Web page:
heard of an alien abduction in the City? No you haven’t. As Rick Blaine would
say, there are some New Yorkers you wouldn’t recommend poking and prodding.
However, a group of college kids planning to party away the weekend in a cabin
near the lake do not stand a chance in The Vicious Brothers’ Extraterrestrial, which premiered at the
2014 Tribeca Film Festival.
since Kyle is planning to pop the question to April during their romantic
country getaway, he naturally invites his loud mouth buddy Seth and two generic
bimbos along, without consulting her. Meanwhile, she is polishing her
its-not-you-its-me script. Things get so awkward it is almost a relief when the
aliens to unleashing their standard issue strobe light effects. At least before
they left, April’s newly divorced dad asked her to bring back his shotgun and
fishing rod, so we know what that foreshadows—some intense fly-fishing.
Extraterrestrial starts on a
promising note, sounding a lot like an attitude-fueled Kevin Williamson take on
the alien abduction genre, but halfway through it starts taking presenting its
warmed over UFO themes with inappropriate seriousness. While the Viciouses’
cult favorite Grave Encounters tightly
controlled the mood and pace, Extraterrestrial
rattles all over the place. Even the big special effect sequence set inside
the mothership looks nearly indistinguishable from similar scenes in films like
Independence Day and the upcoming The Signal.
the Brothers Vicious have an ace up their sleeve with genre legend Michael
Ironside (as in Scanners, Total Recall, and
V the original series) as Travis, the
super-patriotic conspiracy theorist pot farmer and an old friend of April’s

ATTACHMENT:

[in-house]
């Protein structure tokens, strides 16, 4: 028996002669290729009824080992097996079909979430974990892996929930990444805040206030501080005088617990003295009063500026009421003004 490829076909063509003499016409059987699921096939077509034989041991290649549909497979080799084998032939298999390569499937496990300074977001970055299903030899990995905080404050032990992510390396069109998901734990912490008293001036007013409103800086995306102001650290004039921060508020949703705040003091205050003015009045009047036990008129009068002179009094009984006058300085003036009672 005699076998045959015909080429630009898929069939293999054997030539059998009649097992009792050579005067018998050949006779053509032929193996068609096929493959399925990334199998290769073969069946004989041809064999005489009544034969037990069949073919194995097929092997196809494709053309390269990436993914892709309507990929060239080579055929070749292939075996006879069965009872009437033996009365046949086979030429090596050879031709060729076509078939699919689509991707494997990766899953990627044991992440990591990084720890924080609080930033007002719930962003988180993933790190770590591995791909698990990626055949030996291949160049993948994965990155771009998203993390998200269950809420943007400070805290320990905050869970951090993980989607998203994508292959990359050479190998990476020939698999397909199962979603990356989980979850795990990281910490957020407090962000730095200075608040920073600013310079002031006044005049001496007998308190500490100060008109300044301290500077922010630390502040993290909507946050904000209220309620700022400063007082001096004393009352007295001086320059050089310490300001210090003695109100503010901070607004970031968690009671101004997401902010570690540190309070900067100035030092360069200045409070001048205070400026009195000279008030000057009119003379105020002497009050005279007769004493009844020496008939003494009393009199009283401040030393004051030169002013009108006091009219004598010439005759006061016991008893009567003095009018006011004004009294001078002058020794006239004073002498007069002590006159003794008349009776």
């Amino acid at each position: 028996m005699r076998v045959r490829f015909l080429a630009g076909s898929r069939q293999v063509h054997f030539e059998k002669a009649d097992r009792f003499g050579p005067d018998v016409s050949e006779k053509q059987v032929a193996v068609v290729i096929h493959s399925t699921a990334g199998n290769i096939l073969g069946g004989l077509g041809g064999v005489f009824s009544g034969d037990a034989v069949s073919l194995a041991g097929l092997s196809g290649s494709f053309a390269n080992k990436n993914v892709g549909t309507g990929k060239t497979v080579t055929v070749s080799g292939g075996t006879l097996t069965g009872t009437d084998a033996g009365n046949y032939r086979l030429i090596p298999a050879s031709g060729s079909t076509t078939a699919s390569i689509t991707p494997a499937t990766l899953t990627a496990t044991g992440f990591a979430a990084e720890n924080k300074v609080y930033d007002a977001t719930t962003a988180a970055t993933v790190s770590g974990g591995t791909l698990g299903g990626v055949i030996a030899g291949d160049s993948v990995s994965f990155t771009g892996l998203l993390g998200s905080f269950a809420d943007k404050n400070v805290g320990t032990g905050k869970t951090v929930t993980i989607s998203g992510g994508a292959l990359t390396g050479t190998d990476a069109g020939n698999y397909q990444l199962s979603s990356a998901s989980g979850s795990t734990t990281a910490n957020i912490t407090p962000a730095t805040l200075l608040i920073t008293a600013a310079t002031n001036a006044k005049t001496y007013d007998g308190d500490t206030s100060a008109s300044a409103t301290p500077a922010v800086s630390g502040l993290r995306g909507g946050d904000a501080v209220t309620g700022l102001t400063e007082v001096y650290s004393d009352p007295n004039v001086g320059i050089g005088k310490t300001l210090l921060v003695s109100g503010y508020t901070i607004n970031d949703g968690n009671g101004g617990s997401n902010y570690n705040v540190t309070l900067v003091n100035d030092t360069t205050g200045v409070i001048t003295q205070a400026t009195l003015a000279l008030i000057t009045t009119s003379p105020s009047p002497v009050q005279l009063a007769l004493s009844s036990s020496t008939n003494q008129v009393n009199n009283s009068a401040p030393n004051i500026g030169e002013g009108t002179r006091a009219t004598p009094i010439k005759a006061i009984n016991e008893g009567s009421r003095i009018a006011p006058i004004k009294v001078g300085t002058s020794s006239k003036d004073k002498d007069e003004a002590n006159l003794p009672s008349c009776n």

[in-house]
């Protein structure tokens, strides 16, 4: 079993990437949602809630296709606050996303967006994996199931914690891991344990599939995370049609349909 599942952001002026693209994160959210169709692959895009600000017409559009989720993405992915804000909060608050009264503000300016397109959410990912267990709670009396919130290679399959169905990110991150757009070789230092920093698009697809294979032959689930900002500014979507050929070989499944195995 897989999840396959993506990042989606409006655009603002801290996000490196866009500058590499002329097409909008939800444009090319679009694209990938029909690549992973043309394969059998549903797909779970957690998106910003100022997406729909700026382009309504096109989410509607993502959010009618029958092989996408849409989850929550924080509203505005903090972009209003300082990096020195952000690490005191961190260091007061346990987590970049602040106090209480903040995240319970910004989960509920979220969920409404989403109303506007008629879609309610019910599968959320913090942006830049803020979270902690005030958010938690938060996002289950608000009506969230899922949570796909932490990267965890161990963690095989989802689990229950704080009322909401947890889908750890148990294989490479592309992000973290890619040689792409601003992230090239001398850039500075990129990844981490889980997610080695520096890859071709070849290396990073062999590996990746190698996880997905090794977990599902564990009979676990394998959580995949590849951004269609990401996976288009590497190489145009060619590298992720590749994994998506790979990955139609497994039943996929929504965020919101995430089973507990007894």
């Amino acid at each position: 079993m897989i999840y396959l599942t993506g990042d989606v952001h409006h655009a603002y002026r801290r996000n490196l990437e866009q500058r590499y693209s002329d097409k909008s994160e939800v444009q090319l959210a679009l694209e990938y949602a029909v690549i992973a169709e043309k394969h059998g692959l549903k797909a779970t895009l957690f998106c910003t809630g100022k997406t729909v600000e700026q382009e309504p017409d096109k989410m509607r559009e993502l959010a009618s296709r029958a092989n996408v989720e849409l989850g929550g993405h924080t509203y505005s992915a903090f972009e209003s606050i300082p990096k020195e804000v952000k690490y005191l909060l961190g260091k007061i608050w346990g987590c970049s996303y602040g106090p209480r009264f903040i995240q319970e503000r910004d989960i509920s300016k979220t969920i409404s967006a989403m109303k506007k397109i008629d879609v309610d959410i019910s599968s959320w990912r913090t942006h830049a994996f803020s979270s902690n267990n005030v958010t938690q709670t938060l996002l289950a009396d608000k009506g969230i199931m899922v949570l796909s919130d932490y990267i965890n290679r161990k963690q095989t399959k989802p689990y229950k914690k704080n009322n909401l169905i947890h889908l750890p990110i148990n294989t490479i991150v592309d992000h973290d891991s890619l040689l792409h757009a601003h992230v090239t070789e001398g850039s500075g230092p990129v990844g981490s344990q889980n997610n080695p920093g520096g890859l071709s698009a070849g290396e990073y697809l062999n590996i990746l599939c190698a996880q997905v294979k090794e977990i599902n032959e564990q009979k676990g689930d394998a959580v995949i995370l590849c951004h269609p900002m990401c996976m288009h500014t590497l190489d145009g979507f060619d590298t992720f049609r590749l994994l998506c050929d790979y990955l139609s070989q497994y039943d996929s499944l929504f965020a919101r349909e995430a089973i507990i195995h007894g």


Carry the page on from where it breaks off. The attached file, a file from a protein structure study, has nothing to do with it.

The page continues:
family. Whenever he growls and swaggers into the narrative, the energy level
surges. Believe or not, Gil Bellows is also not bad as plodding Sheriff Murphy,
who must have the lowest case closure rate of any law enforcement officer in
know Travis has plenty of guns, which would bode well for zombie survivability,
but not so much for alien party-crashers. It makes you wonder what would happen
if they abducted zombies, or better yet, zombeavers. Still, most of the cast
are rather zombie-like. Daytime Emmy winner Brittany Allen has a bit of
presence as April and Jesse Moss could not possibly be any more annoying as
Seth, but the other kids fade so quickly from memory, it is hard to say there
were ever really there in the first place.
pulls off a cool bit of business with a
telephone booth, but it lacks the tension and vivid sense of place that made
the original Grave such a breakneck
monster. Instead, it slowly coasts downhill. Just okay for raucous midnight
viewing, fans should not expect too much from Extraterrestrial, following its debut at this year’s Tribeca Film
Labels: Horror Movies, Michael Ironside, Tribeca '14, Vicious Brothers